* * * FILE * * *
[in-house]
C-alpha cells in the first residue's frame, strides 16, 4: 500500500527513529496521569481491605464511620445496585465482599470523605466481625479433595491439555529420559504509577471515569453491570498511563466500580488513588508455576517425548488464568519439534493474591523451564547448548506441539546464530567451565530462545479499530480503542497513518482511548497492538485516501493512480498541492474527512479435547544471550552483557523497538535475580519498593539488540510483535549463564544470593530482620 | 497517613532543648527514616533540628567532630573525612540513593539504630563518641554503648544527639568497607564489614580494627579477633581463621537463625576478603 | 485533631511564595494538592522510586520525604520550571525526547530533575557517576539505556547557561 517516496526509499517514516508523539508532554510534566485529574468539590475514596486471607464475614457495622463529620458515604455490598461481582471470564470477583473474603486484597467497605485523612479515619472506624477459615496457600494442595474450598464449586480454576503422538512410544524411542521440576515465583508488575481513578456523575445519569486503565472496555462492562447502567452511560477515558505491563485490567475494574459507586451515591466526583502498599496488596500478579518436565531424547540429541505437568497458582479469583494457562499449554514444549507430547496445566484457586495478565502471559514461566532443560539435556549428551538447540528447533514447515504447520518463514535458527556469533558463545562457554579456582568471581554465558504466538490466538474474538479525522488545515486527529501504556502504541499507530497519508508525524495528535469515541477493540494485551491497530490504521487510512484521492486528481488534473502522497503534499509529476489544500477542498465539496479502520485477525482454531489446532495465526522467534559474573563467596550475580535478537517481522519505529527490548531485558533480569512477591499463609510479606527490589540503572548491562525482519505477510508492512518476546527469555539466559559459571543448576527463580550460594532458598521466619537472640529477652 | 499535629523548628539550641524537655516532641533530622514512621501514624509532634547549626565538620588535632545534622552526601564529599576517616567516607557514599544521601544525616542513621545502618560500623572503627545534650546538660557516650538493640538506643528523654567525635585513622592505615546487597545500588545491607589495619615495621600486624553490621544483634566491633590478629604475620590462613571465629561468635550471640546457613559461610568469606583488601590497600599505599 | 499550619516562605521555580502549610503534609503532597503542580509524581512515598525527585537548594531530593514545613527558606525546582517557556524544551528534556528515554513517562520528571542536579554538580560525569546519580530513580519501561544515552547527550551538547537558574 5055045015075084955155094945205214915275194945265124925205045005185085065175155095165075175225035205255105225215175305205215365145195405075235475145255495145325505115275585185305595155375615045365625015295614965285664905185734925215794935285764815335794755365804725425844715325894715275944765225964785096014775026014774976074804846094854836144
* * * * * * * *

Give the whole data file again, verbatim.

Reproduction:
[in-house]
C-alpha cells in the first residue's frame, strides 16, 4: 500500500527513529496521569481491605464511620445496585465482599470523605466481625479433595491439555529420559504509577471515569453491570498511563466500580488513588508455576517425548488464568519439534493474591523451564547448548506441539546464530567451565530462545479499530480503542497513518482511548497492538485516501493512480498541492474527512479435547544471550552483557523497538535475580519498593539488540510483535549463564544470593530482620 | 497517613532543648527514616533540628567532630573525612540513593539504630563518641554503648544527639568497607564489614580494627579477633581463621537463625576478603 | 485533631511564595494538592522510586520525604520550571525526547530533575557517576539505556547557561 517516496526509499517514516508523539508532554510534566485529574468539590475514596486471607464475614457495622463529620458515604455490598461481582471470564470477583473474603486484597467497605485523612479515619472506624477459615496457600494442595474450598464449586480454576503422538512410544524411542521440576515465583508488575481513578456523575445519569486503565472496555462492562447502567452511560477515558505491563485490567475494574459507586451515591466526583502498599496488596500478579518436565531424547540429541505437568497458582479469583494457562499449554514444549507430547496445566484457586495478565502471559514461566532443560539435556549428551538447540528447533514447515504447520518463514535458527556469533558463545562457554579456582568471581554465558504466538490466538474474538479525522488545515486527529501504556502504541499507530497519508508525524495528535469515541477493540494485551491497530490504521487510512484521492486528481488534473502522497503534499509529476489544500477542498465539496479502520485477525482454531489446532495465526522467534559474573563467596550475580535478537517481522519505529527490548531485558533480569512477591499463609510479606527490589540503572548491562525482519505477510508492512518476546527469555539466559559459571543448576527463580550460594532458598521466619537472640529477652 | 499535629523548628539550641524537655516532641533530622514512621501514624509532634547549626565538620588535632545534622552526601564529599576517616567516607557514599544521601544525616542513621545502618560500623572503627545534650546538660557516650538493640538506643528523654567525635585513622592505615546487597545500588545491607589495619615495621600486624553490621544483634566491633590478629604475620590462613571465629561468635550471640546457613559461610568469606583488601590497600599505599 | 499550619516562605521555580502549610503534609503532597503542580509524581512515598525527585537548594531530593514545613527558606525546582517557556524544551528534556528515554513517562520528571542536579554538580560525569546519580530513580519501561544515552547527550551538547537558574 5055045015075084955155094945205214915275194945265124925205045005185085065175155095165075175225035205255105225215175305205215365145195405075235475145255495145325505115275585185305595155375615045365625015295614965285664905185734925215794935285764815335794755365804725425844715325894715275944765225964785096014775026014774976074804846094854836144